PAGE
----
British Medical Journal

1875 BMJ (Clinical Research Edition)  
April Io, I875.] THE BRI7ISRAMEDICAL 7OURNAL. 48I noid space between the outer and inner sheaths of the optic nerve, were mentioned and discussed. The conclusion was that Graefe's explanation is insufficient, as is that of Schwalbe-Schmidt, and that that of Benedikt is the least assailable, perhaps because the least demonstrable. Dr. H. D. Noyes said that the theory of extension of fluid from the brain was niot substantiated, but most necropsies showed fluid at the ocular but not at the
more » ... not at the cerebral end of the nerve. As the nerve approaches the eye, its circulation is increased by the accession of vessels, and around its entrance into the ball a vascular ring is formied. The nerve can only find room for expansion in a longitudinal direction. Caution is necessary in deducing cerebral conditions from examination of the ocular end of the optic nerve. Dr. R. H1. Derby thought that the unreliability of the ophthalmoscope in the diagnosis of cerebral hyperzemia or anmemia was conclusively proved. Dr. Knapp remarked that there was a distinction between two forms of choked disc: that from neuritis descendens, with inflammatory action in the nerve or sheath, and distinct elevation of the disc, and that where fluid existed between the layers of the optic sheath. Blood might sometimes ooze from the brain through the intervaginal space into the eye. He believed that, with few exceptions, neuro-retinitis pointed to cerebral disease. Dr. Dalton considered the absence of arterial pulse in the eye as a remarkable fact, and the pulsationi in the veins under abnormal conditions as still more incomprehensible. We might, perhaps, explain the non-pulsation of the arteries, but not that of the veins.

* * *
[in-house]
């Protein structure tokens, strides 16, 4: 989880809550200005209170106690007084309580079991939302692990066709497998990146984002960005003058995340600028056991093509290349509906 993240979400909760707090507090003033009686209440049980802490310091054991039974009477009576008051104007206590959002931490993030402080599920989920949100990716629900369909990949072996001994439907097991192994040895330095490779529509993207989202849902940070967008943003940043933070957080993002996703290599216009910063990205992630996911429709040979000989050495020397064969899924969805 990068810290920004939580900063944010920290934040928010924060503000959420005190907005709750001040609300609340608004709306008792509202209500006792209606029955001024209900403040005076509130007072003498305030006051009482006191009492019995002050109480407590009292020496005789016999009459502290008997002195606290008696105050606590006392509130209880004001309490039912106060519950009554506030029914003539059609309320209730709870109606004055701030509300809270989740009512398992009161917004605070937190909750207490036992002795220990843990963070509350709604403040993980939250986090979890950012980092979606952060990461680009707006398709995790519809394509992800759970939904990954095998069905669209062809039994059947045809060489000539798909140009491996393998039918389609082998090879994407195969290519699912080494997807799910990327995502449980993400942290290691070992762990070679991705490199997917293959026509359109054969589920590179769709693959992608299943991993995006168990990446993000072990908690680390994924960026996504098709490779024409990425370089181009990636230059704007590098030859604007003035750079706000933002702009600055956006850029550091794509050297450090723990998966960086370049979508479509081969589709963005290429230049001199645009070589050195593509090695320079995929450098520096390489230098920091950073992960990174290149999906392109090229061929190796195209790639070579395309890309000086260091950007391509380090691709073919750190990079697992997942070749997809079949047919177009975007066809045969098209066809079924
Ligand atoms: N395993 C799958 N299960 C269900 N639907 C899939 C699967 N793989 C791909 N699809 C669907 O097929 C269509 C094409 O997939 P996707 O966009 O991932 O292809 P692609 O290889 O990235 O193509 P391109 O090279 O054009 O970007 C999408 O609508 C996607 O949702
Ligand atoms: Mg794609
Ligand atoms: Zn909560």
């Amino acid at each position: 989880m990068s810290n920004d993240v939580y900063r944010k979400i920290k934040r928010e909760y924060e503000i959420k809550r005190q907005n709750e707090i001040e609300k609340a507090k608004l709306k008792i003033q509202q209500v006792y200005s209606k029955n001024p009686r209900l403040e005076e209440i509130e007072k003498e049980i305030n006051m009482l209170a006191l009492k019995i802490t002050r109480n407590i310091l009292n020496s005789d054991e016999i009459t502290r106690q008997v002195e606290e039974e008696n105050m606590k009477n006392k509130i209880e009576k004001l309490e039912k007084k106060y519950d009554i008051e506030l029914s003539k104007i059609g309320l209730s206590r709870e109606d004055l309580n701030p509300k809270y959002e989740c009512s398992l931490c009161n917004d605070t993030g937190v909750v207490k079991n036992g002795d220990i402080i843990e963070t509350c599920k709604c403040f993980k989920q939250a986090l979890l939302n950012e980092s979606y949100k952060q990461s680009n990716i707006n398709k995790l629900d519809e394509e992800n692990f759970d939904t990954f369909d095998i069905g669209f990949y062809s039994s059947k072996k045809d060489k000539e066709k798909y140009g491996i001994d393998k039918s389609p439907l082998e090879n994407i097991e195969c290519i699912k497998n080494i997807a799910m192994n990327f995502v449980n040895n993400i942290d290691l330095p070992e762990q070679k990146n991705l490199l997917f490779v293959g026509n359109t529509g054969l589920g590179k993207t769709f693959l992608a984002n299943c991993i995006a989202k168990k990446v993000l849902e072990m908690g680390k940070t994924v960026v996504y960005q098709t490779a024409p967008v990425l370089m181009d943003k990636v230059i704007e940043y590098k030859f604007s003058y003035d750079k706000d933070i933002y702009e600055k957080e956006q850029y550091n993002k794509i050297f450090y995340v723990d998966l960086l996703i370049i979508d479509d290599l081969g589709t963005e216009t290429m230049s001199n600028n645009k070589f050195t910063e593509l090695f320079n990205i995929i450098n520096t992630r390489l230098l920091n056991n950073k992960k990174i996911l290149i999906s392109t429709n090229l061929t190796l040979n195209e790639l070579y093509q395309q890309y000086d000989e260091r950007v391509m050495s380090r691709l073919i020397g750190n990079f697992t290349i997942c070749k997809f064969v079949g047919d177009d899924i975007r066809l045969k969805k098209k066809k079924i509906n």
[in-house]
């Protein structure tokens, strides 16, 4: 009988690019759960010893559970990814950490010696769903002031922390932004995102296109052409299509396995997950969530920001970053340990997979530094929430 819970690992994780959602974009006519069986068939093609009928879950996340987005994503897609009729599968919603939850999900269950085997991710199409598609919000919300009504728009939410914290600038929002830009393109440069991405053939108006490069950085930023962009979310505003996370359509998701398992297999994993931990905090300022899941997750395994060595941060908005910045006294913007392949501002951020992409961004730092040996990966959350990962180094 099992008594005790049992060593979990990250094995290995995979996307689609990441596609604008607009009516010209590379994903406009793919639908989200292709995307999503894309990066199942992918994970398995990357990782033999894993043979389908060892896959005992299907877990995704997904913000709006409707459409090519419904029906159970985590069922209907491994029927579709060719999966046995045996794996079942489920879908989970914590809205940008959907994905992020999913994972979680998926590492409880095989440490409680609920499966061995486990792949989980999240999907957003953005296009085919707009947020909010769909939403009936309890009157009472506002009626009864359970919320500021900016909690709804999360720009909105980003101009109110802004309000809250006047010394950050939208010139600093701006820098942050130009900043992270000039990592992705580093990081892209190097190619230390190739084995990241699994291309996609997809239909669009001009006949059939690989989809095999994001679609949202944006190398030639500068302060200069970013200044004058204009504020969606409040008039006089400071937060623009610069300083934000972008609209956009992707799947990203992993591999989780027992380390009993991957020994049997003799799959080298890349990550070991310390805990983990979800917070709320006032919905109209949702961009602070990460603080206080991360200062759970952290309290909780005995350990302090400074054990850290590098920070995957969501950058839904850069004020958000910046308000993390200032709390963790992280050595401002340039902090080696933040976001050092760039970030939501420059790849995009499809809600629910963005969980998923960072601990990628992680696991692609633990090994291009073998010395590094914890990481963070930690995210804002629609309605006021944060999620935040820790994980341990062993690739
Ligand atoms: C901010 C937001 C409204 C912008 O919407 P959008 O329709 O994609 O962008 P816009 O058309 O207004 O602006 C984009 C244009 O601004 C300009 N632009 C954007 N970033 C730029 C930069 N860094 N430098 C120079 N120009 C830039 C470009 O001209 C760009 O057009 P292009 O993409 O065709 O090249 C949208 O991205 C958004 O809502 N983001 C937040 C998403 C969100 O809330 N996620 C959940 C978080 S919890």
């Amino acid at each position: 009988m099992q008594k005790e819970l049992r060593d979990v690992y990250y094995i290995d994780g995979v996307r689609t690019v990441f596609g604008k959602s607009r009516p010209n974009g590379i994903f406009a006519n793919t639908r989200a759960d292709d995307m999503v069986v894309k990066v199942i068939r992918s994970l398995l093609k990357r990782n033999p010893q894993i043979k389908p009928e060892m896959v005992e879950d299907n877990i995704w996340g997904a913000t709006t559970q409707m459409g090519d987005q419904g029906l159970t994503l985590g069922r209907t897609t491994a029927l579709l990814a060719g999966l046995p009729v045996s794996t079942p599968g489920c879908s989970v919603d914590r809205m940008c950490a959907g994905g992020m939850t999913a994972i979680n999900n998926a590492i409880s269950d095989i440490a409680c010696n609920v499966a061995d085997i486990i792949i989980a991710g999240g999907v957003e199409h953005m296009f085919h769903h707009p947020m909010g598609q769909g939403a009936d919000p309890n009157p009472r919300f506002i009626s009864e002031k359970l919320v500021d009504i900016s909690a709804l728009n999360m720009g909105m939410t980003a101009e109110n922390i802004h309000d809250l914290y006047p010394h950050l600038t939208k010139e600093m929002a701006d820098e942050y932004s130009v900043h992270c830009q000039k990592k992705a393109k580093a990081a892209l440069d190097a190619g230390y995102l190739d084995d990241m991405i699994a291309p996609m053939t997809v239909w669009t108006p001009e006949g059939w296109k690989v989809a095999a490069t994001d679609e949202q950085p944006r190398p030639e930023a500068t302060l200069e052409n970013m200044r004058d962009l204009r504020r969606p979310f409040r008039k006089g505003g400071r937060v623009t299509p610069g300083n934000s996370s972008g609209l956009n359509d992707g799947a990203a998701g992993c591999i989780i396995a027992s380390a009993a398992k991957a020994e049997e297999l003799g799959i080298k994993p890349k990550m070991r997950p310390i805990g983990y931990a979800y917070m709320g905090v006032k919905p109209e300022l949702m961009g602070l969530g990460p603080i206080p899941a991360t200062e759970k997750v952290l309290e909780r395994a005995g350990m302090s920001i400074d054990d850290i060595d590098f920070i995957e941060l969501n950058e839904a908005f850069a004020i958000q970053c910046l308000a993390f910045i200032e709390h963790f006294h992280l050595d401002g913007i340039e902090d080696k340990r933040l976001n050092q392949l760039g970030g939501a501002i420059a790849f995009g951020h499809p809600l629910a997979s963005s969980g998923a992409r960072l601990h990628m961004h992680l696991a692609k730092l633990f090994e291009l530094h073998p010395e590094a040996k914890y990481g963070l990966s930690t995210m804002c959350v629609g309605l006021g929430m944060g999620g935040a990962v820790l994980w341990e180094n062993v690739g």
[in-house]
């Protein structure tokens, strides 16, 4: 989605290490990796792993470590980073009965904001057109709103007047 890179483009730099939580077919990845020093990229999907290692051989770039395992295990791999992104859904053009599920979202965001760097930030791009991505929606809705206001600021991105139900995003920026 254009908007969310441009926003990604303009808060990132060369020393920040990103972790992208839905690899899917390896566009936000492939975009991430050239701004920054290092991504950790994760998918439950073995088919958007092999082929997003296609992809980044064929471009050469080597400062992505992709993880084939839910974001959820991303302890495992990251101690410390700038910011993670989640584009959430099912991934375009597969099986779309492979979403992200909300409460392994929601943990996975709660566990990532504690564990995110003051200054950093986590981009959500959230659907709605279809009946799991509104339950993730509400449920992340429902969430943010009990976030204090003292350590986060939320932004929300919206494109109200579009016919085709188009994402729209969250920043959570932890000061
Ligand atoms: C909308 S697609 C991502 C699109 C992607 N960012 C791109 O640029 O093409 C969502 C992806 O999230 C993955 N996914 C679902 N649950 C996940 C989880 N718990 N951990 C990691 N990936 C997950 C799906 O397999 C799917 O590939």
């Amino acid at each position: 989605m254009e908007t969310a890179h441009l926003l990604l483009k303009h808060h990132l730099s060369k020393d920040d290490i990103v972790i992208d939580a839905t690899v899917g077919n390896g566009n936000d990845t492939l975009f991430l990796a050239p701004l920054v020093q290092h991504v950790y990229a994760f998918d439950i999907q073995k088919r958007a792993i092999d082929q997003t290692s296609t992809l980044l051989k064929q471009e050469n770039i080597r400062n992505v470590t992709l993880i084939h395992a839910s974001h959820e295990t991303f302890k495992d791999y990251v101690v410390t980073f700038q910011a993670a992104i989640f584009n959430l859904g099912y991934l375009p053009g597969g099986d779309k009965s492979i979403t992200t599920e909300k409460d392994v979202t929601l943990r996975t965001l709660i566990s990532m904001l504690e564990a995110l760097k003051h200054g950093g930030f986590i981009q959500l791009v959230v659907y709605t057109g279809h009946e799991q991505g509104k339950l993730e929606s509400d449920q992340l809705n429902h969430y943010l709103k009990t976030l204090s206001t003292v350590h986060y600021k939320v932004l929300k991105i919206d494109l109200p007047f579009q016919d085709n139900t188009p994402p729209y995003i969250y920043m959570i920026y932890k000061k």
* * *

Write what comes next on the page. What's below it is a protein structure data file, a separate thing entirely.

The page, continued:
doi:10.1136/bmj.1.745.481 fatcat:jn6ccigq3ffsbp6a7hlqupydtq